The proportion of income required to meet home loan repayments across the country has dropped below 30 per cent for the first time in over five years, according to new data.
The latest Adelaide Bank/REIA Housing Affordability Report shows a slight improvement in housing affordability, with the proportion of income required to meet repayments dropping 0.5 per cent to 29.9 per cent.
Adelaide Bank’s general manager, Damian Percy, said the results were pleasing.
“The welcome news in this March 2013 quarter edition of the Adelaide Bank/REIA Housing Affordability Report is that the proportion of family income required to meet home loan repayments has dropped below 30 per cent for the first time in almost five years,” he said.
“This figure is significant because, traditionally, it’s the point that has been used to describe what is generally accepted as ‘housing stress’.”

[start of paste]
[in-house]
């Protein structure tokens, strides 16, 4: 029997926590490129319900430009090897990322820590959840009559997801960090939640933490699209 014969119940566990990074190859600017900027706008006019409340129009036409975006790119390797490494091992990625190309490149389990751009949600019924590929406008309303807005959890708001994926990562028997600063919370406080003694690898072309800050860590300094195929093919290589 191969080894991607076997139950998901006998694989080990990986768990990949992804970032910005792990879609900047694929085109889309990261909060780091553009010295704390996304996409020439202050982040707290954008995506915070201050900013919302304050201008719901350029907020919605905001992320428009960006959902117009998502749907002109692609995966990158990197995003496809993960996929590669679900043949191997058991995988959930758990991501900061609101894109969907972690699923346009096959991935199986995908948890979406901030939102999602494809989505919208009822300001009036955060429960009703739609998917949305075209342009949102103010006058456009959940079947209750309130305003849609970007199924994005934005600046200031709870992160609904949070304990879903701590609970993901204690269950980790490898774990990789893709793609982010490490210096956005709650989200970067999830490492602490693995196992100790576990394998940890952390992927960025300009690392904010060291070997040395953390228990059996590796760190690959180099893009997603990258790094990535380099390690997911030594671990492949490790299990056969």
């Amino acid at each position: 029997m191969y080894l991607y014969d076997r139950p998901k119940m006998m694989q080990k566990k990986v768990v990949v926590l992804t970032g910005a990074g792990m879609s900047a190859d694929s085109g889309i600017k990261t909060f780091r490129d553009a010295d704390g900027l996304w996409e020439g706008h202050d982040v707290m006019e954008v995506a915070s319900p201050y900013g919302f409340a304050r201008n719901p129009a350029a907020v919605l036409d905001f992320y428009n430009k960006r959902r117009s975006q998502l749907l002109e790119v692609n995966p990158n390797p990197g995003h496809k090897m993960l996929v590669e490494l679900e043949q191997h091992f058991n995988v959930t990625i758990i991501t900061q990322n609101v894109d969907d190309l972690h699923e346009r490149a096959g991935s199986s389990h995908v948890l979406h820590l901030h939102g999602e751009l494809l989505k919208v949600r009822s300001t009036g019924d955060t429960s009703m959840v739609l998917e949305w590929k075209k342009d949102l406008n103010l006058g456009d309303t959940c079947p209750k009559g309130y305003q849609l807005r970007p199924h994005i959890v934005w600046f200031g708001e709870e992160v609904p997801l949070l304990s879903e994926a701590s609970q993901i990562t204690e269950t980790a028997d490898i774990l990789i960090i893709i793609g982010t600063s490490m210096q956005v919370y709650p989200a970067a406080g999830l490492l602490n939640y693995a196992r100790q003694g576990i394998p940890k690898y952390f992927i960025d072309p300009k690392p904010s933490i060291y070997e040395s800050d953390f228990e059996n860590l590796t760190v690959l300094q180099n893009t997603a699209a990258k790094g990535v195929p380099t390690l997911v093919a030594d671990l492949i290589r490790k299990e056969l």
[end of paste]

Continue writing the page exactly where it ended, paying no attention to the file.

Mr Percy said the results should spark debate about housing across the country.
“The figures for this quarter show that first home buyers are still ‘on strike’ everywhere except my home state of South Australia. But it’s not just affordability that’s dominating property conversations around the barbeque," he said.
“'Right-sizing’ our housing choices is becoming equally important as our cities expand. In my view, it is now an opportune time to broaden the debate surrounding housing affordability to include other impediments to people ‘right-sizing’ their housing.”
“This includes supply-side policies such as land releases and development costs at a state government level. The overall tax 'mix and take’ between the Commonwealth, states and territories needs to be periodically reviewed, and impediments to right-sizing must be part of this mix.”